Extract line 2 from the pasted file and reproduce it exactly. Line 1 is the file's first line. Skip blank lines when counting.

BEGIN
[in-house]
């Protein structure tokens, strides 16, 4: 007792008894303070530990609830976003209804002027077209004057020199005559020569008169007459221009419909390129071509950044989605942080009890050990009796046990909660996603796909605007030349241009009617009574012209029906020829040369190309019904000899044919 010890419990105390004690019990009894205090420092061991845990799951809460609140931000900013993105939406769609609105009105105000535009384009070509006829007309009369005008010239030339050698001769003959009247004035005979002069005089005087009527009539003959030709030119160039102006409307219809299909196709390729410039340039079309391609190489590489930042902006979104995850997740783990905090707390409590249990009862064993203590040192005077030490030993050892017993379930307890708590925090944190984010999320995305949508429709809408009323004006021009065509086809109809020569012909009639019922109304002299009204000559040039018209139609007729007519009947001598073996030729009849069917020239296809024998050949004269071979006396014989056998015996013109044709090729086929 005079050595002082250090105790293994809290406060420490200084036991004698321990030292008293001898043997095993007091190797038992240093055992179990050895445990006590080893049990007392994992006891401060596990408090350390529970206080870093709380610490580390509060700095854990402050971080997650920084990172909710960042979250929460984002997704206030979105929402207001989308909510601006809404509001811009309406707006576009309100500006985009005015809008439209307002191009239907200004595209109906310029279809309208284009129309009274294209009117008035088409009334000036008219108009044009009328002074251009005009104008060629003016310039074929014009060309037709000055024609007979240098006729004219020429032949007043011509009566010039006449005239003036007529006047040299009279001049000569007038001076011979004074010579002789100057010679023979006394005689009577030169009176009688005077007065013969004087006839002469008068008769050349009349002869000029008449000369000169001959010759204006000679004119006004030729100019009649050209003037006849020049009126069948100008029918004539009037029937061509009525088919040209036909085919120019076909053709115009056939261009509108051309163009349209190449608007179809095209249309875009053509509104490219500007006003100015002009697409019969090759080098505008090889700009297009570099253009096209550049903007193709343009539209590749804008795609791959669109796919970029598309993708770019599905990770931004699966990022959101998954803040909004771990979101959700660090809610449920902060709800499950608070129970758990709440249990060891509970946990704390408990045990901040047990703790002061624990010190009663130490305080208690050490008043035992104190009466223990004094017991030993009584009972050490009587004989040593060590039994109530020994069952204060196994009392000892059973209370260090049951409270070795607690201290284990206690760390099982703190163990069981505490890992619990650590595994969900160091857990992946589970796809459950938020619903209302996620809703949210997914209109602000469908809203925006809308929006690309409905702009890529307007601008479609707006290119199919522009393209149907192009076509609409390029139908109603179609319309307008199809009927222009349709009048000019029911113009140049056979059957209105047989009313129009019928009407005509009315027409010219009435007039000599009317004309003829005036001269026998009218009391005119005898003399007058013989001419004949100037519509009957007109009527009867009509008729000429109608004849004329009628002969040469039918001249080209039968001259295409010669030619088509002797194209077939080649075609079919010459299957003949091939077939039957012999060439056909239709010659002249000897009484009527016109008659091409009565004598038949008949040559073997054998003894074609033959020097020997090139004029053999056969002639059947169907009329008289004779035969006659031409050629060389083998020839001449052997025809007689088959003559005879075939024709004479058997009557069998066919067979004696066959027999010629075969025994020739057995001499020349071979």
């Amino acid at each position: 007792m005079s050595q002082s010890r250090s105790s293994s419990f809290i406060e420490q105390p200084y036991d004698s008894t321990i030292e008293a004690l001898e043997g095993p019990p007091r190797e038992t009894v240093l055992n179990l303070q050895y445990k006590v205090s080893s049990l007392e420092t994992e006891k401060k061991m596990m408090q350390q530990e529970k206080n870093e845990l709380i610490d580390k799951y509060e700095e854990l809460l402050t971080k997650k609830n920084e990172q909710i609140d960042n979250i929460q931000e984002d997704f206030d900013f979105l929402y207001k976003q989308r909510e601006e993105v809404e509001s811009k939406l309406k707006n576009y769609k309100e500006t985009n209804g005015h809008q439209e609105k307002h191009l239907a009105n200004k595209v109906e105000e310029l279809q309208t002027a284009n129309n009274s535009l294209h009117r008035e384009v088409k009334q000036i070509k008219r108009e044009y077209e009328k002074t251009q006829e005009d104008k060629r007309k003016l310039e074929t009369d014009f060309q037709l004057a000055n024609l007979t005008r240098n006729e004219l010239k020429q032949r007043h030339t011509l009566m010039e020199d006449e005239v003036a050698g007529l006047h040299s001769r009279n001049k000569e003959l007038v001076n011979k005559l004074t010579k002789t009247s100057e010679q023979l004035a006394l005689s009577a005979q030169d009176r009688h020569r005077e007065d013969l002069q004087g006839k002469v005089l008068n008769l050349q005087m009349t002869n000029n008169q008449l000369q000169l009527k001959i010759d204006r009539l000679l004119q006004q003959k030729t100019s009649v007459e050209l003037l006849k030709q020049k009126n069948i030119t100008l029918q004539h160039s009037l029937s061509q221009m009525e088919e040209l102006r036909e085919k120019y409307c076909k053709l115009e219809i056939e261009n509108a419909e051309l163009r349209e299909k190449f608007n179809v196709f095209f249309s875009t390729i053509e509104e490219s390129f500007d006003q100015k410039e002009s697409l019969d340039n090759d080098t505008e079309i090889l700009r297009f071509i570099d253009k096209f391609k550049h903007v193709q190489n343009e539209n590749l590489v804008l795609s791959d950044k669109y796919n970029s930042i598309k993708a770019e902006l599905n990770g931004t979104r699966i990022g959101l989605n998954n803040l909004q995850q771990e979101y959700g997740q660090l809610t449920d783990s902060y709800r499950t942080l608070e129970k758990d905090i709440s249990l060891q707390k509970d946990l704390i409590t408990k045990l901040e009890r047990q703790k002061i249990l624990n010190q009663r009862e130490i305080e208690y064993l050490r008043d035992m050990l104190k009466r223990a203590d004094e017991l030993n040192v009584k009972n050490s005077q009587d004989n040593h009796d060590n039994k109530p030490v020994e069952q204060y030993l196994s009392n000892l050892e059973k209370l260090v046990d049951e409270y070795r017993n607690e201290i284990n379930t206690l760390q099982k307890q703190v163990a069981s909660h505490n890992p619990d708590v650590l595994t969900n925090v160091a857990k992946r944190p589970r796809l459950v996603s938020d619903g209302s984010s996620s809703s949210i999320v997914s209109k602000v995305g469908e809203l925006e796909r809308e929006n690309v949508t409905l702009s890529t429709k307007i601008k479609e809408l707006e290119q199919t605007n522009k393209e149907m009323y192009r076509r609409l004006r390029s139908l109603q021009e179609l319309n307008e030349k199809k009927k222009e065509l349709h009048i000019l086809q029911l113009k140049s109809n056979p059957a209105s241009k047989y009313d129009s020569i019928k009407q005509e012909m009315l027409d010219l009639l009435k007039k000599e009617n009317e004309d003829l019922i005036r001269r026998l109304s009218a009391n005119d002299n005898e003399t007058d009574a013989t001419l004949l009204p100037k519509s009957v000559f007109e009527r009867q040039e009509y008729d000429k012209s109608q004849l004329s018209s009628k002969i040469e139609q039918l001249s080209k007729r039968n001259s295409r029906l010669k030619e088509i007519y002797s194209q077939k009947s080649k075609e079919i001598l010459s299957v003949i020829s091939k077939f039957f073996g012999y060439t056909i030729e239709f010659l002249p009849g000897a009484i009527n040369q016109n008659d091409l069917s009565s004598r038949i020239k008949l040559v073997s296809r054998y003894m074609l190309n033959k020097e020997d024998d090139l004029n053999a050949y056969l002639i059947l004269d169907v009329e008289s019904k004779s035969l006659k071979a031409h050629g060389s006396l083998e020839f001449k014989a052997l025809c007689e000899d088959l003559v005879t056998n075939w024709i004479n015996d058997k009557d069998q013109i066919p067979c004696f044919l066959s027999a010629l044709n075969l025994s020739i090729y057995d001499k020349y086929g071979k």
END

């Protein structure tokens, strides 16, 4: 007792008894303070530990609830976003209804002027077209004057020199005559020569008169007459221009419909390129071509950044989605942080009890050990009796046990909660996603796909605007030349241009009617009574012209029906020829040369190309019904000899044919 010890419990105390004690019990009894205090420092061991845990799951809460609140931000900013993105939406769609609105009105105000535009384009070509006829007309009369005008010239030339050698001769003959009247004035005979002069005089005087009527009539003959030709030119160039102006409307219809299909196709390729410039340039079309391609190489590489930042902006979104995850997740783990905090707390409590249990009862064993203590040192005077030490030993050892017993379930307890708590925090944190984010999320995305949508429709809408009323004006021009065509086809109809020569012909009639019922109304002299009204000559040039018209139609007729007519009947001598073996030729009849069917020239296809024998050949004269071979006396014989056998015996013109044709090729086929 005079050595002082250090105790293994809290406060420490200084036991004698321990030292008293001898043997095993007091190797038992240093055992179990050895445990006590080893049990007392994992006891401060596990408090350390529970206080870093709380610490580390509060700095854990402050971080997650920084990172909710960042979250929460984002997704206030979105929402207001989308909510601006809404509001811009309406707006576009309100500006985009005015809008439209307002191009239907200004595209109906310029279809309208284009129309009274294209009117008035088409009334000036008219108009044009009328002074251009005009104008060629003016310039074929014009060309037709000055024609007979240098006729004219020429032949007043011509009566010039006449005239003036007529006047040299009279001049000569007038001076011979004074010579002789100057010679023979006394005689009577030169009176009688005077007065013969004087006839002469008068008769050349009349002869000029008449000369000169001959010759204006000679004119006004030729100019009649050209003037006849020049009126069948100008029918004539009037029937061509009525088919040209036909085919120019076909053709115009056939261009509108051309163009349209190449608007179809095209249309875009053509509104490219500007006003100015002009697409019969090759080098505008090889700009297009570099253009096209550049903007193709343009539209590749804008795609791959669109796919970029598309993708770019599905990770931004699966990022959101998954803040909004771990979101959700660090809610449920902060709800499950608070129970758990709440249990060891509970946990704390408990045990901040047990703790002061624990010190009663130490305080208690050490008043035992104190009466223990004094017991030993009584009972050490009587004989040593060590039994109530020994069952204060196994009392000892059973209370260090049951409270070795607690201290284990206690760390099982703190163990069981505490890992619990650590595994969900160091857990992946589970796809459950938020619903209302996620809703949210997914209109602000469908809203925006809308929006690309409905702009890529307007601008479609707006290119199919522009393209149907192009076509609409390029139908109603179609319309307008199809009927222009349709009048000019029911113009140049056979059957209105047989009313129009019928009407005509009315027409010219009435007039000599009317004309003829005036001269026998009218009391005119005898003399007058013989001419004949100037519509009957007109009527009867009509008729000429109608004849004329009628002969040469039918001249080209039968001259295409010669030619088509002797194209077939080649075609079919010459299957003949091939077939039957012999060439056909239709010659002249000897009484009527016109008659091409009565004598038949008949040559073997054998003894074609033959020097020997090139004029053999056969002639059947169907009329008289004779035969006659031409050629060389083998020839001449052997025809007689088959003559005879075939024709004479058997009557069998066919067979004696066959027999010629075969025994020739057995001499020349071979």